You are absolutely driving a large number of grape growers and wine producers mad. Yes, you! Don’t look around, innocent and all, playing like it isn’t you. Who else could it be?
Winemakers are enamored with the syrah grape. Also known as shiraz in Australia. They love it and most want to make some really good fermented juice from this fetching creature. But you won’t buy it if they do. You have almost completely turned your back on one of the major grape varietals in the wine world. What are you thinking?
Okay, take a moment. Let’s start at the beginning.
Syrah probably dates back to at least the time of Pliny the Elder (I wonder what name his grandfather was known by as a child), who referred to a prized grape and the resulting wine around the town of Vienne in the northern Rhone Valley of France. Quite possibly that was the earliest reference to Côte-Rôtie, a wine still popular today.
It is conjectured that the name of the grape was taken from the Iranian town, Shiraz, and brought to France’s Rhone Valley by early itinerants who settled around what is today Marseilles, then known to the Phocaeans as Masilla. Once the grape was established the local dialect changed its name from shiraz to syrah.
Seems the Australians have great respect for old European (oh, sure!) cultures and when the grape demonstrated adaptability to their soils and climate, they decided that Shiraz was a more authentic name. Both Shiraz and Syrah are the same grape genetically, just grown in different spots.
Which brings us, most likely, to our current tale, shiraz and the Australians.
Since shiraz wants, and is capable, of producing big outputs of crop and thus juice, that is the quantity trap into which the Australians have fallen. When a grape, any grape, yields lots of fruit, and the vineyard manager allows that condition, the wines suffer. Sure, you have plenty of product with which to work but the end result is not going to impress anyone really interested in fine wine.
Throughout the 90s and the 00s (I really don’t know how else to express that period of time), the juice was flowing, the wines were coming, and the public was not showing up at the cash register to purchase and consume. Highly forgettable and huge crops became a literal ocean of grape juice. Simultaneously (do ya’ think there’s a connection?) anyone making syrah or shiraz wine soon built up huge inventories of stocks and no place for them to go. They certainly were not going to the consumers, who wanted nothing to do with them.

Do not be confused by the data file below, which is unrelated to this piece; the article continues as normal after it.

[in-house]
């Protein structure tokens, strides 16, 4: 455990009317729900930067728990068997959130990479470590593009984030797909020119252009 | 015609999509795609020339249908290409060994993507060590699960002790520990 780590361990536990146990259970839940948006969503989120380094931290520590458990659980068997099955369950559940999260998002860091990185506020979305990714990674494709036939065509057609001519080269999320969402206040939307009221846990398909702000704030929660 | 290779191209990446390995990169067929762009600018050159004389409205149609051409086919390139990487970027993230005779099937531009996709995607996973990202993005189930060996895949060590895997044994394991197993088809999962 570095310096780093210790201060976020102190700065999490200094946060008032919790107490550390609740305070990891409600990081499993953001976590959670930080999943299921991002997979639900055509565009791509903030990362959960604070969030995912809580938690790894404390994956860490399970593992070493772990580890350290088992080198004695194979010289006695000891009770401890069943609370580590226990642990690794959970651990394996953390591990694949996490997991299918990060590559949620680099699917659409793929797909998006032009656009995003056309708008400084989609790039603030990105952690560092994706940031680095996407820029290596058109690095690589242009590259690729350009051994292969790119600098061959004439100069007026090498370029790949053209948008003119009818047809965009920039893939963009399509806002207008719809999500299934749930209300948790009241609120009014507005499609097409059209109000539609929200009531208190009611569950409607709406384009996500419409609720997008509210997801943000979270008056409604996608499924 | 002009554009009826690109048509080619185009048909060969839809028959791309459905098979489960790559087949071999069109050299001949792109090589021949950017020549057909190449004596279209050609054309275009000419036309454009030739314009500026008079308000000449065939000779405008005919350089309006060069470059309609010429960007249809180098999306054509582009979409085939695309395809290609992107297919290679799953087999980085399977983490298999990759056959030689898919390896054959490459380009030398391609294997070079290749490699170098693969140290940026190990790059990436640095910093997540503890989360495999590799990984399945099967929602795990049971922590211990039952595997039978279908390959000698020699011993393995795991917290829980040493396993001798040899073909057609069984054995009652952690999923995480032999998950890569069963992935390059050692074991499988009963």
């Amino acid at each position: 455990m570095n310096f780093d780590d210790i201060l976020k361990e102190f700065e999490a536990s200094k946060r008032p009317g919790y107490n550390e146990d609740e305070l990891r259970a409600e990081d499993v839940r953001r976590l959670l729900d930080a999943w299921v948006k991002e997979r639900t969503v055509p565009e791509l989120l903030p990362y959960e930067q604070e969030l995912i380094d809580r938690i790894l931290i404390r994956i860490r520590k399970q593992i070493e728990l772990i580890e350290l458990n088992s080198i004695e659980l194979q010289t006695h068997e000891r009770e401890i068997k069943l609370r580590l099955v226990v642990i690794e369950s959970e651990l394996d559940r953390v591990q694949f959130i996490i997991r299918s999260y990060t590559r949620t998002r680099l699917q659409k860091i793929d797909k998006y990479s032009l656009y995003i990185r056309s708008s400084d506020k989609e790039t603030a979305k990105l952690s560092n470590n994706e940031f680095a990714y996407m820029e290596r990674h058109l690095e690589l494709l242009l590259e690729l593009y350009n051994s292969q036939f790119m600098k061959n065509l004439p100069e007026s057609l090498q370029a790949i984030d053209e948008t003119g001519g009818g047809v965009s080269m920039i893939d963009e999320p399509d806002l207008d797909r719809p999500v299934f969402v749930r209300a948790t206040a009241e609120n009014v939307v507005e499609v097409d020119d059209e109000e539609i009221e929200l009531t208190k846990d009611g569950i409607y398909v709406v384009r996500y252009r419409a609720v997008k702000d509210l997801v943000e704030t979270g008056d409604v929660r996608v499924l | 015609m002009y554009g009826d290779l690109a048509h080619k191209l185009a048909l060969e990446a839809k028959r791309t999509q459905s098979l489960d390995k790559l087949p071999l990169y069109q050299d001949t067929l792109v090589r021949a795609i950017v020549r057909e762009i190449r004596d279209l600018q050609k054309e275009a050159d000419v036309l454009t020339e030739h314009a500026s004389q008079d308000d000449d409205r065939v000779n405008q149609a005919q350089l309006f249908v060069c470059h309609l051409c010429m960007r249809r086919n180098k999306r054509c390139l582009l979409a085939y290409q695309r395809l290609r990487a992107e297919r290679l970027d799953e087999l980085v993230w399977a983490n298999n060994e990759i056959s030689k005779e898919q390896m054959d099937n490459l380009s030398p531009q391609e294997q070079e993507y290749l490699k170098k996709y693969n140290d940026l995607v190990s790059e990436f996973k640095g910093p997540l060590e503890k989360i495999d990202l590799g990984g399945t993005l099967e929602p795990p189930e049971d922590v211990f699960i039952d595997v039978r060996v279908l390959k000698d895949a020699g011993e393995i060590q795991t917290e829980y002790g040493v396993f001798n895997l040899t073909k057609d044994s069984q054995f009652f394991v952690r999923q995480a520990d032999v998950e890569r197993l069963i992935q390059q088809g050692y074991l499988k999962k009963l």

Sadly for the American winemakers they had some darn good juice that could not find a home. On the other hand, the French had a run of good vintages and they were doing pretty well. Maybe it was due to the fact that consumers of French wines are more knowledgeable. Maybe it was due to the fact that French wines for the most part are not identified on the label by the name of the grape varietal but rather by the geographic area of origin. Quite possibly some consumers found they really like Côte-Rôtie or Cotes du Rhone and had no idea these wines contain syrah. Nor would they even care. They just wanted fine wine. And they did get it from these regions.
Even to this day, well after Australia has somewhat cleaned up its Shiraz act, the wines sit there on the shelves. Retailers and restaurateurs many years ago decided to cut back on what they bought of these wines. Quite possibly if you are an adventuresome wine purchaser and drinker you can find some older vintages at decent prices. In shiraz, it’s a buyer’s market. Keep in mind that you will be in a minority of wine lovers mining for bargains with this grape.
Yet, syrah is a fine grape with which to make wine. It’s just had thrust upon it a very bad reputation. Maybe syrah can consult with merlot, which has now come out of its funk days as a whipping child.
And maybe the answer is about the same: start blending. Syrah and grenache are already natural bottle-buddies as many of the wines from the Southern Rhone region contain sizeable percentages of both grapes.
For purposes of our friends on the West Coast, syrah and zinfandel could be interesting bedmates.
Our friend, Dan Berger, respected wine critic and author, suggests that syrah, sangiovese, and barbera may work together because of complementary acid levels, with the Italian grapes having higher acids than the low-acid-level Syrah. I really don’t see this as a great possibility because there is not that much sangiovese or barbara being made on the West Coast, and those folks that are growing those grapes want to establish them as viable winemaking raw products on their own.
And there has been much discussion of putting syrah together with pinot noir. In fact, some winemakers have been accused of doing that already without revealing on the label or to the wine buyer that the blend was done. No one has admitted to this sort of activity, but American wine laws say that in order to put a sole grape varietal on the label, the wine must contain at least 85 percent of that grape, which leaves 15 percemt for a winemaker to use other grapes in order to shore up certain shortcomings of the main grape, like color, bouquet, middle-palate support, or acid. In truth there are very few wines that are 100 percent of any one grape. Also in truth, winemakers are loath to disclose all of their techniques or additives to consumers. Hate to tell you that, but it’s true.
Anyway, since you have shown the good grace to come this far, let me ask you a favor. Pick up a bottle of syrah from the West Coast. Taste it well. What I think you will find is a good product with excellent depth of flavor. Perfect for many of our heavier dishes, like duck confit or even with a steak.
I would hope the price is a value and that you get a lot of pleasure from the experience. And know you will be making a winemaker very happy.